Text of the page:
Most snack foods contain sugar, refined carbohydrates, and often trans fats as well. This can make healthy snacking difficult. However, there are a variety of insulin-friendly snacks that you can either prepare in advance or quickly when you want them.
Protein is more difficult to obtain in a snack than anything else, and it is not always possible to choose a high BV protein at such times. (BV - Biological Value - is the qualitative measure of a protein.) The snack suggestions below all contain some form of protein and, in many cases, some essential fats too.
Calcium can help you lose weight. This is why I’ve included calcium-rich foods in the snacks below.
Remember to chew your snacks as thoroughly as your main meals.
The snacks contain a variety of foods with different “mouth-feels” to them, which is an important component of a satisfying snack.
Dips: Deceptively High in Calories
Dips bought from the supermarket or deli are a great favorite with many people — but have you checked out the ingredients in some of them? Avoid those with a lot of additives and go for those that are as “natural” as possible, with the fewest ingredients.
Be aware, however, that dips are a deceptively rich source of calories. Taramasalata, full-fat hummus, cream-cheese dips, guacamole, and so on, are very high in fat calories and, while they do not upset insulin levels in the way refined carbs do, you should beware of consuming too much if you need to lose weight.
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On this basis, small is definitely beautiful. Small quantities of dips, such as low-fat hummus, are fine for mid-morning or mid-afternoon snacks with carrot sticks or rye crackers. They can also be eaten at mealtimes — add them to salads instead of a dressing, or use a small amount to increase the variety and taste of a meal.
15 Snacks That Taste Good & Are Good For You!
- Tahini (sesame seed spread), liberally spread on rye crackers or 2 rice cakes, with a sugar-free yogurt.
- Crudites (strips of raw carrot, bell pepper, cucumber, celery) and hummus, with 8 almonds
- A small pear, 15 almonds or cashews and a sugar-free yogurt
- A few slim crackers (e.g. rye crackers or thin rice cakes) spread with tahini and topped with some sliced apple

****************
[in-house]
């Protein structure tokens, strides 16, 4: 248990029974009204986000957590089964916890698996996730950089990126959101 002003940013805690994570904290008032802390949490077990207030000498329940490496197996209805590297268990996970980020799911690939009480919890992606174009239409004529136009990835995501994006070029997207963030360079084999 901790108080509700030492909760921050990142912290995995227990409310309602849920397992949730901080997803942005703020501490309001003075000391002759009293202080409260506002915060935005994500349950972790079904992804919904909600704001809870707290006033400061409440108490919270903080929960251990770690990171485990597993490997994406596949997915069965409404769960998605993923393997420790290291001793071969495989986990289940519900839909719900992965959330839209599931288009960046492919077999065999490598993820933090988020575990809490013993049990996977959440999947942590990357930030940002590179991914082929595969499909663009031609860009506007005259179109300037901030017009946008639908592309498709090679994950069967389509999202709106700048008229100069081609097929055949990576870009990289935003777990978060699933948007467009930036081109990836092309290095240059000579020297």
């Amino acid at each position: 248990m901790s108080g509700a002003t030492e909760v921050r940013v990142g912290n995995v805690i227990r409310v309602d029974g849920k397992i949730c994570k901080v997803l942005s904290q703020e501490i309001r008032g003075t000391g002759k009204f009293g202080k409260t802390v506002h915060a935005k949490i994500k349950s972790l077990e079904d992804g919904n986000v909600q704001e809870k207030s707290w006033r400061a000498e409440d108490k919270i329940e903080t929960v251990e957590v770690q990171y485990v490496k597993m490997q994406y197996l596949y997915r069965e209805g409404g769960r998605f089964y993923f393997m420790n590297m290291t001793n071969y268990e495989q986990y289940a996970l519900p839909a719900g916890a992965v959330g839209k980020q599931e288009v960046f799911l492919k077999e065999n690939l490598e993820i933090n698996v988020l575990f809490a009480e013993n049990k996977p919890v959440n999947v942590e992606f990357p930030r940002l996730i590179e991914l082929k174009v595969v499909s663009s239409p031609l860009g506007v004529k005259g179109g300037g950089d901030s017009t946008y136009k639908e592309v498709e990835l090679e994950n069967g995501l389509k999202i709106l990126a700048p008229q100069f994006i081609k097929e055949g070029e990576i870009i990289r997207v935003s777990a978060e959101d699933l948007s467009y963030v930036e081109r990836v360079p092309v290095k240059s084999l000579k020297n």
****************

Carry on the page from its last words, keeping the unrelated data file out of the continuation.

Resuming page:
- A handful of walnut pieces mixed with a small cubed apple, a tablespoon of blueberries and sugar-free yogurt
- One tablespoon of organic peanut butter blended into a natural yogurt. Add to chilled diced apple or pear for a delicious and refreshing snack
- Two tablespoons of low-fat cottage cheese with carrot or celery sticks and a tablespoon of sunflower seeds
- Goat’s cheese on a cracker (rye crackers or rice cakes) with 8 sliced red grapes
- Half a cup of strawberries blended with 2 to 3oz of silken tofu and served chilled
- Lettuce-wrapped chicken breast slices x 2, with finely diced crunchy vegetables. (Your food processor has a function for turning whole vegetables into this size in seconds — now is the time to use it!)
- Half a cup of raspberries with cottage cheese and a teaspoon of sesame seeds
- Three bean salad, with a tablespoon of sunflower seeds
- Hard-boiled egg salad with carrot sticks (2 eggs or 1 egg and 2 egg whites)
- Tuna (1oz) and salad with a plain yogurt and lemon dressing topped with 8 cashews or walnuts
- Cottage cheese with strawberries and pumpkin seeds
Desserts, Like the Typical Modern Breakfast, are Sugarfests
As you have probably guessed, the majority of desserts are a diversion off your path to reversing Insulin Resistance*. In a strange way they are like the typical modern breakfast — they are usually sugarfests and will upset your blood glucose and insulin levels.
You should aim to give up desserts, other than a yogurt or piece of fruit for example, until you have reversed your Insulin Resistance. When you have reversed your Insulin Resistance you can indulge occasionally but remember to stick to the 90 percent rule — only have desserts 10 percent of the time!
* Insulin Resistance is a condition that occurs when, for a variety of reasons, your body makes too much insulin. This has many important implications for your metabolism and your general health -- in essence, it makes you overweith and tired, and it dramatically increases your risk, first of heart disease and then of type II diabetes. Insulin Resistance is also known as Syndrome X and the Metabolic Syndrome. There are different degrees of Insulin Resistance
©2004, 2012 by Antony Haynes. All rights reserved.
Reprinted with permission of the publisher, Conari Press,
an imprint of Red Wheel/Weiser, LLC. www.redwheelweiser.com.
This article was adapted with permission from the book:
The Insulin Resistance Factor: A Nutritionist's Plan for Reversing the Effects of Syndrome X -- by Antony J. Haynes.
Insulin resistance, commonly known as Syndrome X, affects a staggering 1 in 5 people. It is characterized by the over-production of insulin and is the underlying cause of many serious health problems including heart disease, type II diabetes, obesity, high blood pressure, and deep vein thrombosis. The Insulin Resistance Factor offers a unique nutritional plan to reverse the effects of insulin resistance through diet, exercise, and nutritional supplements.
About the Author
Antony J. Haynes is one of the most experienced and knowledgeable nutritionists in Great Britain. He is the director of the highly acclaimed Nutrition Clinic in Harley Street, London, and has taught Advanced Nutrition courses and workshops for the last ten years. He is the author of The Food Intolerance Bible. Learn more about him and Insulin Resistance at www.insulinfactor.co.uk